This is the fourth article in a series of post dealing on why it is important to strictly validate user input.
- Do not trust user input part 1
- Do not trust user input part 2
- Do not trust user input part 3
- Validate User Input part 4
In the last post we analyzed how it is not fully possible to limit user input in some functions like search. The user could almost search for every character and it is not easy to impose a maximum length. Nevertheless imposing a maximum length of the string to 50 characters seems to break Sql Injection.
Remember, Sql injection is only one of the possible attack, the most obvious one. The purpose of these posts is raise awareness on how important is to whitelist user input when possible, and apply every possible restriction.
The real goal is prevent not only the types of attack that you already know, but even the future ones. If you let the user input flow uncontrolled in your code you are vulnerable.
In this post I want to discuss another typical area where too much information is flowing, lets take the very first function that accepts a string as product Id.
As we saw on the first blog post, this code is indeed vulnerable to Sql Injection.
Figure 1: Output of SQLMAP reveals SQL Injection vulnerability
Now let’s check what is the answer of the server when you pass a string instead of a number (product id is a number)-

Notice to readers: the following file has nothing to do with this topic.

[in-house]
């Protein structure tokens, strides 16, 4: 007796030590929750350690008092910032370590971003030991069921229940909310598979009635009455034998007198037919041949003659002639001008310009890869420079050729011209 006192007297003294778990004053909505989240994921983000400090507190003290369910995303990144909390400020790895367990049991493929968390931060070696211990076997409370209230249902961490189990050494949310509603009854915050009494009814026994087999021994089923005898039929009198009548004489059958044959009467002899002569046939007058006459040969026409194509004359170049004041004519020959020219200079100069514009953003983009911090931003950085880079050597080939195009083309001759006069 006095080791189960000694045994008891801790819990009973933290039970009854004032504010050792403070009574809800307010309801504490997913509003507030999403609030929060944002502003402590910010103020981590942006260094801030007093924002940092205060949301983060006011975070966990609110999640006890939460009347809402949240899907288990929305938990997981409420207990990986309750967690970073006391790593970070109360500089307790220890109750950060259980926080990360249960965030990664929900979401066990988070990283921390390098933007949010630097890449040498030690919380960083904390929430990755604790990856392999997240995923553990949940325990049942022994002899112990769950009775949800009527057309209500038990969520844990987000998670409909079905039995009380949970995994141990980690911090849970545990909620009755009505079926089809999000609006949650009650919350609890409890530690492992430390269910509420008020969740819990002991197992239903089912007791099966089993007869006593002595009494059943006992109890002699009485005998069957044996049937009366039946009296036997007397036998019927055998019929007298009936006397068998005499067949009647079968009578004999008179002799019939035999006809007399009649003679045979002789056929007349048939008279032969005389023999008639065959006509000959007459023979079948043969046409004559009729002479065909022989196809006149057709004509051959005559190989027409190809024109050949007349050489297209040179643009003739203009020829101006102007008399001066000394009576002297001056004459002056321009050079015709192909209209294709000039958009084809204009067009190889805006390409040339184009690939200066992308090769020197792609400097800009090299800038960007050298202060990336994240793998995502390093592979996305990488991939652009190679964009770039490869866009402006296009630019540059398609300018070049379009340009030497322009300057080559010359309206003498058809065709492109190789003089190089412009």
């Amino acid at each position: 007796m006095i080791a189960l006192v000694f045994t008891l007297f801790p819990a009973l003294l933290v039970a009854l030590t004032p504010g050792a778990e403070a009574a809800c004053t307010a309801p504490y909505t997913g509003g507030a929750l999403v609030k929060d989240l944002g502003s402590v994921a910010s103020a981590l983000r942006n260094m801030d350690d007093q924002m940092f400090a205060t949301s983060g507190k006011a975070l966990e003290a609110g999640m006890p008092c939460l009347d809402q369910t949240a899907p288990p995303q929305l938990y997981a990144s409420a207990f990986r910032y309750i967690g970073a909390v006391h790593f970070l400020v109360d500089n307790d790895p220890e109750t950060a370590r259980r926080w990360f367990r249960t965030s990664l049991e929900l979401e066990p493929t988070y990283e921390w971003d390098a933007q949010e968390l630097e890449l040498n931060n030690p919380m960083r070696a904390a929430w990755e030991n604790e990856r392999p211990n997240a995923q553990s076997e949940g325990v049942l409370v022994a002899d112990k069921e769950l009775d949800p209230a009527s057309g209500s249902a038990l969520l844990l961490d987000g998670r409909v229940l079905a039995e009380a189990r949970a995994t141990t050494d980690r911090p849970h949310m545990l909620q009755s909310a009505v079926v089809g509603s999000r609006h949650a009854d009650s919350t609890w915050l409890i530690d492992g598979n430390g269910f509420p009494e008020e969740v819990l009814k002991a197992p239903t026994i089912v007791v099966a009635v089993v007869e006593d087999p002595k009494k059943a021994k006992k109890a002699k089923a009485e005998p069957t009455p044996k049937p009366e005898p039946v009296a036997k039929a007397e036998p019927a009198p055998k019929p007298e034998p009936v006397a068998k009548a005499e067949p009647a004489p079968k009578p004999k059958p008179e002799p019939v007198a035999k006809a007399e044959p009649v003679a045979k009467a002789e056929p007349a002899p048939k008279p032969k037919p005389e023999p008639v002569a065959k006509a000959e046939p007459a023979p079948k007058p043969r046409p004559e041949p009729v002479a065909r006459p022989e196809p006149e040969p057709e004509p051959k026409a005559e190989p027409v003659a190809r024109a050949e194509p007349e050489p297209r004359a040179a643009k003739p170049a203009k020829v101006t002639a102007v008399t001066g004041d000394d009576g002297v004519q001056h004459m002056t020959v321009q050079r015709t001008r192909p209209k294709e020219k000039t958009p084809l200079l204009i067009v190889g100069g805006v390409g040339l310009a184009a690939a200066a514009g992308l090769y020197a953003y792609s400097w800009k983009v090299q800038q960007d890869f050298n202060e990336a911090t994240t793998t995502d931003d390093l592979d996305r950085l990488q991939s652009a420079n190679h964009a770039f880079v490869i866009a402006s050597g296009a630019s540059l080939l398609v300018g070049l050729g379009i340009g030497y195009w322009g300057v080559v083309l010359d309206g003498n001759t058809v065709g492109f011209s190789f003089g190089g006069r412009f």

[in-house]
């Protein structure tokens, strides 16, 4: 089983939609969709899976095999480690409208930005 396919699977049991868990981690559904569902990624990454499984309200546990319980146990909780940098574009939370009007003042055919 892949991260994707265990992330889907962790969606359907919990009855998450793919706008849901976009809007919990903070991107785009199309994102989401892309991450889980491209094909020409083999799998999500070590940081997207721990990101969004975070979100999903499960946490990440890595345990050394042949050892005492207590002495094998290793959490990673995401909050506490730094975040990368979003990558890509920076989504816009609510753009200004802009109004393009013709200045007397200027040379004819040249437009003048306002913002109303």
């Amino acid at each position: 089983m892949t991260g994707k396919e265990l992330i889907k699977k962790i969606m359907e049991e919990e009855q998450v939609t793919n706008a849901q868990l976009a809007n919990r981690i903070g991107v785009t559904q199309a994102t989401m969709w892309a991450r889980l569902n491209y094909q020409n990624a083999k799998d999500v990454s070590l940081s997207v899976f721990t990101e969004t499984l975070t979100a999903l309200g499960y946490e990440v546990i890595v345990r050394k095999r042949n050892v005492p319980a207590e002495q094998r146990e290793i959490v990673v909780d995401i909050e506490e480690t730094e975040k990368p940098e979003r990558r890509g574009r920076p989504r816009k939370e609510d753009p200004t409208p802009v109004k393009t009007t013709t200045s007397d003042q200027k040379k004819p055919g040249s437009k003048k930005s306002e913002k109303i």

Figure 2: *Raw error shown to the user”
What you see in Figure 2 is a standard SqlException returned to the user, a bad practice that reveals too much information to an attacker. This kind of errors is not only giving hint to the attacker to a possible vulnerability, but it is also used by automated tool to actually exploit the vulnerability.
An attacker will use every piece of information you are returning to abuse your API, even the average time the function need to answer.
For this reason all frameworks usually have some sort of setting that prevent any information to flow to the user, such as giving a general error page result, but lets modify a little bit the previous function.
I’m not an advocate of try/catch block directly in the API, you should trap an handle exception with middleware or some global hangler, but the above code has two important changes:
- It does not let exception details to the user
- It logs the error with standard logging system.
Developers MUST learn how to troubleshoot problems using logs and, most importantly, the code will behave the same both while developing and in production. Now the question is, does such modification affect SQL injection?
Figure 3: SQLMAP behave a little bit differently if you trapped all exception
From Figure 3 you can verify that SQLMAP is finding a little more difficulties exploiting the injection, now that errors are trapped and a simple null is returned. This means that some of the techniques used are not effective anymore and are based on what the service is returning.
If you let SQLMAP try other Sql Injection techniques, it will still find the API to be vulnerable and it is able to exploit. Nevertheless avoiding returning errors to the user somewhat makes the API slightly more difficult to exploit.
Avoiding returning error is not a defense used primarly against a tool, is a defense mainly used against humans, because a human can use error response value to deduce some important consideration about your API. For this reason you should always avoid returning any error information to the user, either the API return a valid value or it must return a generic error.